These diagnostic tests are vital in guiding healthcare professionals toward an accurate diagnosis, ensuring that the most appropriate and effective treatment plan can be implemented.

How do you heal when it hurts to swallow?

When healing the discomfort associated with painful swallowing, the appropriate treatment primarily depends on the underlying cause. Treatment personalized for your condition can make a significant difference in enhancing your well-being. Here are the potential treatment options:

1. Medications

Medication stands as the first line of action for specific types of infections. Antifungal medications are often prescribed for yeast infections, while antibiotics are commonly used to combat bacterial infections, including strep throat. In cases of recurrent or unresponsive tonsillitis, your doctor may recommend a tonsillectomy procedure to remove the tonsils, addressing the root of the issue. Doctors often prescribe antibiotics and throat-numbing mouthwash to alleviate discomfort. The numbing agent provides immediate relief, complementing the effectiveness of antibiotic medications. In the case of severe sore throats, anti-inflammatory drugs may be recommended.

2. Home Remedies

Other than prescription antibiotics and antifungal medications, there are various over-the-counter medicines and home remedies that can aid in the relief of a sore throat and painful swallowing, particularly when the condition is not severe. Some of the home remedies that can offer short-term relief include:

  • Taking nonsteroidal anti-inflammatory medications (NSAIDs) like ibuprofen, naproxen, and acetaminophen to reduce inflammation and swelling in the mouth, throat, and food pipe, facilitating easier and less painful swallowing.
  • Using over-the-counter antacids to address pain arising from acid reflux effectively.
  • Use throat sprays, readily available over-the-counter or online, to numb the throat, making swallowing more manageable and less painful.
  • Gargling with a saltwater solution can reduce inflammation and minimize the discomfort associated with swallowing. A simple mixture of warm water (8 oz) and salt (1 tsp) can be gargled several times daily.
  • Enjoy a hot shower, as the steam can aid in reducing inflammation, contributing to painful swallowing.
  • Sipping on warm herbal teas, preferably with honey, can alleviate throat swelling and pain. Although scientific evidence may be limited, teas like green tea, turmeric tea, licorice root tea, and slippery elm tea are popular for their soothing properties.
  • It’s advisable to refrain from the consumption of alcohol and tobacco, as these substances can irritate the soft tissues in the mouth, throat, and food pipe.
  • Utilizing a humidifier can offer multiple advantages, including reducing the risk of nasal congestion and sore throats. This device converts water into air moisture, increasing room humidity. Breathing in moist air helps alleviate throat inflammation and discomfort. 

These treatment options, whether through medication or home remedies, are vital in addressing painful swallowing and speeding the recovery process.

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Should I go to the doctor if it hurts to swallow?

Dealing with painful swallowing can often resolve quickly, particularly when associated with common colds or seasonal allergies. Nonetheless, there are instances when seeking professional medical assistance becomes crucial to identify the cause and initiate appropriate treatment.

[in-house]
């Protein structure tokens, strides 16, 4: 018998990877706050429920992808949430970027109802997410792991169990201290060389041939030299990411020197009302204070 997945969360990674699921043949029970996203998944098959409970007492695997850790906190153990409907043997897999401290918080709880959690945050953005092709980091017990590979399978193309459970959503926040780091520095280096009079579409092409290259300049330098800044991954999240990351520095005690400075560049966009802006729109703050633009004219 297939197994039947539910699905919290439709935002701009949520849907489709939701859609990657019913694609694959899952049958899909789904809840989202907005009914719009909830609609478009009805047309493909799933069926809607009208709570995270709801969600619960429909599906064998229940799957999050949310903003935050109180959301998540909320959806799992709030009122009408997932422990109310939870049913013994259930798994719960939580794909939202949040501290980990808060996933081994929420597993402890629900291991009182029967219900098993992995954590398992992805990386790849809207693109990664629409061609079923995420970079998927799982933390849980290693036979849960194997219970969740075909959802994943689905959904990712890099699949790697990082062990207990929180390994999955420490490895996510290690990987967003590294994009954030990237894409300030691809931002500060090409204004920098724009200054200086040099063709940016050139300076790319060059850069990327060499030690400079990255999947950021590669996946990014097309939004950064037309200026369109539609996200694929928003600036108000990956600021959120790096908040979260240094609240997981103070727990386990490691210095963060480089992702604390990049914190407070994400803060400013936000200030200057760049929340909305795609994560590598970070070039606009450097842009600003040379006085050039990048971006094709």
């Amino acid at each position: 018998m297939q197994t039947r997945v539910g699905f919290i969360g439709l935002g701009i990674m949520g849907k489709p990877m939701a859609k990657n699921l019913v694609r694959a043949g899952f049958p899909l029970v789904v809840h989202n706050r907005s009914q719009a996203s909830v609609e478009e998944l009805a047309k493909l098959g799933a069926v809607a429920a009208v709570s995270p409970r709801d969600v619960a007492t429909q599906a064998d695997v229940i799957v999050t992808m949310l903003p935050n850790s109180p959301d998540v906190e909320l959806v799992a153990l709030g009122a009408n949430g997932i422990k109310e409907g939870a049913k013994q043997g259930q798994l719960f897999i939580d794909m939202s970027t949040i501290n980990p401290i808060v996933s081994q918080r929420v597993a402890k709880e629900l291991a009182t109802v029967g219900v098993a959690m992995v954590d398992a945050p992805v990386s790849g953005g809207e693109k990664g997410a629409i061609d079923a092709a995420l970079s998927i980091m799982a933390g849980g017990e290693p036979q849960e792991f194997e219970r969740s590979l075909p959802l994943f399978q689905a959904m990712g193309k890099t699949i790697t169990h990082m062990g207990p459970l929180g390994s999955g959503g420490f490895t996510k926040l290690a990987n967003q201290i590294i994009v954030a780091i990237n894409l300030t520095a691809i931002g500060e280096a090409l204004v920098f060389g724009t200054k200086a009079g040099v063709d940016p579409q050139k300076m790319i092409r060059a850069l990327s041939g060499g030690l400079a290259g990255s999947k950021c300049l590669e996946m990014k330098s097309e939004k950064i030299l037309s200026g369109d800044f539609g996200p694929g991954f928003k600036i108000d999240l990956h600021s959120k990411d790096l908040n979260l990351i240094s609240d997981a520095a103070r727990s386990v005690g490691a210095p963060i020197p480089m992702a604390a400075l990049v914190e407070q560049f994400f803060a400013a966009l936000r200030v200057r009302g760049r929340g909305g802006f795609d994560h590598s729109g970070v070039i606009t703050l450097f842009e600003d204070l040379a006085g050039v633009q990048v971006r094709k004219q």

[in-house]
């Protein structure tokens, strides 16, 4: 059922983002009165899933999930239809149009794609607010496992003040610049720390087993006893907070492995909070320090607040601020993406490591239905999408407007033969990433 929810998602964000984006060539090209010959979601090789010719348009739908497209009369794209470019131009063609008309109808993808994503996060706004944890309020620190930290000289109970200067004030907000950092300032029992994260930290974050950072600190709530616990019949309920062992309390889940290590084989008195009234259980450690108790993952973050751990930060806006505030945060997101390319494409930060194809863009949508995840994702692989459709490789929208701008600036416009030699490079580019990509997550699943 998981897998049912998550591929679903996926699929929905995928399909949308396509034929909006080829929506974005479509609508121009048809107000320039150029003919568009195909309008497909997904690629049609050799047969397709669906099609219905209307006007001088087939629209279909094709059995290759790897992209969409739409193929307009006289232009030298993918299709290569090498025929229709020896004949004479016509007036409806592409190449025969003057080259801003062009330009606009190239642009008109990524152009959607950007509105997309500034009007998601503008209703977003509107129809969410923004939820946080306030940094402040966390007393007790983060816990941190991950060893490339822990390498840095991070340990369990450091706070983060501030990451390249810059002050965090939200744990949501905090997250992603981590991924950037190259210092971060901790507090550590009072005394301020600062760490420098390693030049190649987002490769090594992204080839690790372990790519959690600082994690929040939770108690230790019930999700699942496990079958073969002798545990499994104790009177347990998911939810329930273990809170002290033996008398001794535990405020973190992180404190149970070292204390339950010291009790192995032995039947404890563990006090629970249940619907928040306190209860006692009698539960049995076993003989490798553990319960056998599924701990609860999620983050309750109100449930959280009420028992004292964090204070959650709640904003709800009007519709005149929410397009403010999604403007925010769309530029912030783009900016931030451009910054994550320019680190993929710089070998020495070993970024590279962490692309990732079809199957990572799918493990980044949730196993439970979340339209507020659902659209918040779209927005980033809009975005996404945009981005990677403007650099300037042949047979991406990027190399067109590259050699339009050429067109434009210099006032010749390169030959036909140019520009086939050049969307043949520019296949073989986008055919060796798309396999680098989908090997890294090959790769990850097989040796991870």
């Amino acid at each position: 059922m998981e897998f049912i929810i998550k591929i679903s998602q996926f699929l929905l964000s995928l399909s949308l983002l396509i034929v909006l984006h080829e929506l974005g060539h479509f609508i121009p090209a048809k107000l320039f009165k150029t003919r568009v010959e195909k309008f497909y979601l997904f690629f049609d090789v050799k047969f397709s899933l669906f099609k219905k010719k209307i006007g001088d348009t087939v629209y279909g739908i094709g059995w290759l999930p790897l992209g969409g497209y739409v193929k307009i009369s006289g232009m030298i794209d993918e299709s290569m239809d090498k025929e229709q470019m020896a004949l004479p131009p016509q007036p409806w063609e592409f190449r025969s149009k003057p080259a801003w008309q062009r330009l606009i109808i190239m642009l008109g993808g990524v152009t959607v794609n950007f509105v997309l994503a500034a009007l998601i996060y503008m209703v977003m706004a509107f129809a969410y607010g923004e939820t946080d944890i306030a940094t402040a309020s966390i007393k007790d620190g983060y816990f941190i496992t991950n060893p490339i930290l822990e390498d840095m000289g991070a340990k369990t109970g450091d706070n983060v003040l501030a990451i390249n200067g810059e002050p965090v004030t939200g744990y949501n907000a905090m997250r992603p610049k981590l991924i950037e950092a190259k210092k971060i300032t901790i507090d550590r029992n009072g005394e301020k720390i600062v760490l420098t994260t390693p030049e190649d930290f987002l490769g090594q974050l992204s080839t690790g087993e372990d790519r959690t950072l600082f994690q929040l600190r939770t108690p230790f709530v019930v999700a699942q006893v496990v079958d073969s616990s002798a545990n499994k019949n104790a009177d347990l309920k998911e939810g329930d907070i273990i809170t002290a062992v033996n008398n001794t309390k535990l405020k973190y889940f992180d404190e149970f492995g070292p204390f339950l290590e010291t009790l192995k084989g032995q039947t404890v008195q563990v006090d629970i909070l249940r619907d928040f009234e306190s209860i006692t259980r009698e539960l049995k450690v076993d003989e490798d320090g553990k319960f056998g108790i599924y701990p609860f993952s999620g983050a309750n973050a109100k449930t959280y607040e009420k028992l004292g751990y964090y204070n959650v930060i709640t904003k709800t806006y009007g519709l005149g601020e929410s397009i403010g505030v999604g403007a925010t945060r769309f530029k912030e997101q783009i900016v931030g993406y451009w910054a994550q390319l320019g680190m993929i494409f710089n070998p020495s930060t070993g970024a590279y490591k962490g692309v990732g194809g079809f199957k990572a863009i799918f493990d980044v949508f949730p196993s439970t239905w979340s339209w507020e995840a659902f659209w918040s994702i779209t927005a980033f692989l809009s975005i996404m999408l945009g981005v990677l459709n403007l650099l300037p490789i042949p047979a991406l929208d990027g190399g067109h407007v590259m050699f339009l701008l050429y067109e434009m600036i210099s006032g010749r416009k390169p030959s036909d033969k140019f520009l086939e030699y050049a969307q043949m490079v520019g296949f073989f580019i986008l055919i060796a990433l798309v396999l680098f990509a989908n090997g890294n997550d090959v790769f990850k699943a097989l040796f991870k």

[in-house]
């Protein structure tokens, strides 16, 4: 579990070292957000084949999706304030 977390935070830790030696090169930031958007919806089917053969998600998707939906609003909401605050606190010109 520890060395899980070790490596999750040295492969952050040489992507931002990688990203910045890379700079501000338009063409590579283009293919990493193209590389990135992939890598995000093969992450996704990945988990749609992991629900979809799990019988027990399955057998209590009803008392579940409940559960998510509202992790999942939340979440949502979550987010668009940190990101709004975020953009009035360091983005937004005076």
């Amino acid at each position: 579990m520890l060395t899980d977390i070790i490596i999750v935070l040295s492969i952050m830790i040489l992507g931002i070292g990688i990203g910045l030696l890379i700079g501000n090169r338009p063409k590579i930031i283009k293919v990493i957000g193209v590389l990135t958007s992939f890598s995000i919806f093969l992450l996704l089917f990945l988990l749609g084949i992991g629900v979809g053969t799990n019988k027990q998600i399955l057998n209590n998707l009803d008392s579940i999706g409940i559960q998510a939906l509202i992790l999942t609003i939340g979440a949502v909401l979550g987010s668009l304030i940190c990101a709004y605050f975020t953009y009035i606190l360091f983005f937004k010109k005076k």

It is advisable to consult a doctor in the following scenarios:

  • When the cause of painful swallowing remains unknown, and the discomfort persists for more than a week or shows signs of worsening.
  • Upon noticing white spots in the back of the throat, which can indicate an underlying issue.
  • Recognizing the potential for painful swallowing to be indicative of a medical emergency is equally essential, especially if it is accompanied by swelling of the throat, difficulty breathing, challenges in opening the mouth, or unusual drooling.

Typically, painful swallowing linked to common ailments, like colds or allergies, tends to subside within a week. However, if your sore throat and discomfort persist, it is highly advisable to seek professional evaluation to pinpoint the cause and receive tailored treatment.

FAQs about throat hurt to swallow

What is the difference between dysphagia and odynophagia?

The difference between dysphagia and odynophagia is that dysphagia occurs as a result of difficulty in swallowing due to underlying health conditions. However, odynophagia causes painful swallowing due to either throat infection or inflammation.

Why does my throat hurt but not sick?

If you feel pain in the throat or your throat feels scratchy, it can be due to dry air or nasal congestion. It’s not necessarily always illness or infection. Other causes like irritants or allergens can also contribute to painful swallowing like tobacco, inhaling harsh chemicals, or air pollution.

How long will Globus last?

Globus is the feeling of having a lump in the throat, which makes swallowing difficult and painful. Depending upon the underlying cause, it can last from weeks to months or even years. Globus can occur due to the reflexation of the top sphincter while swallowing.

What triggers the Globus sensation?

Globus sensation triggers are often psychogenic, and anxiety, mood distress, somatic concerns, neuroticism, and higher alexithymia can trigger the sensation of painful swallowing.

What foods to avoid with Globus sensation?

If you have Globus, avoid triggers like spicy or greasy foods, fatty foods, lying down right after meals, and eating foods late at night or before bedtime.

Your Doctors Online uses high-quality and trustworthy sources to ensure content accuracy and reliability. We rely on peer-reviewed studies, academic research institutions and medical associations to provide up-to-date and evidence-based information to the users.

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  • Schachtel, Bernard P., et al. “Subjective and objective features of sore throat.” Archives of internal medicine 144.3 (1984): 497-500.
  • Wiggins, Shirley A., and Roxie L. Foster. “Pain after tonsillectomy and adenoidectomy:“ouch it did hurt bad”.” Pain Management Nursing 8.4 (2007): 156-165.
  • Le, Jonathan, Roderick C. Deano, and Amish N. Raval. “It hurts to swallow! Pseudoachalasia resulting from attempted transcatheter occlusion of a giant congenital coronary artery fistula.” Catheterization and Cardiovascular Interventions 94.7 (2019): 980-983.
  • Liudmila, Evdokimova. “The sensus historicus of an allegorical text at the end of the middle ages: the ballad of eustache deschamps devoted to a swallow that hurts with its deceitful tongue.” St. Tikhon’s University Review. Series III. Philology-№ 3 (33) 13 (2013): 52-65.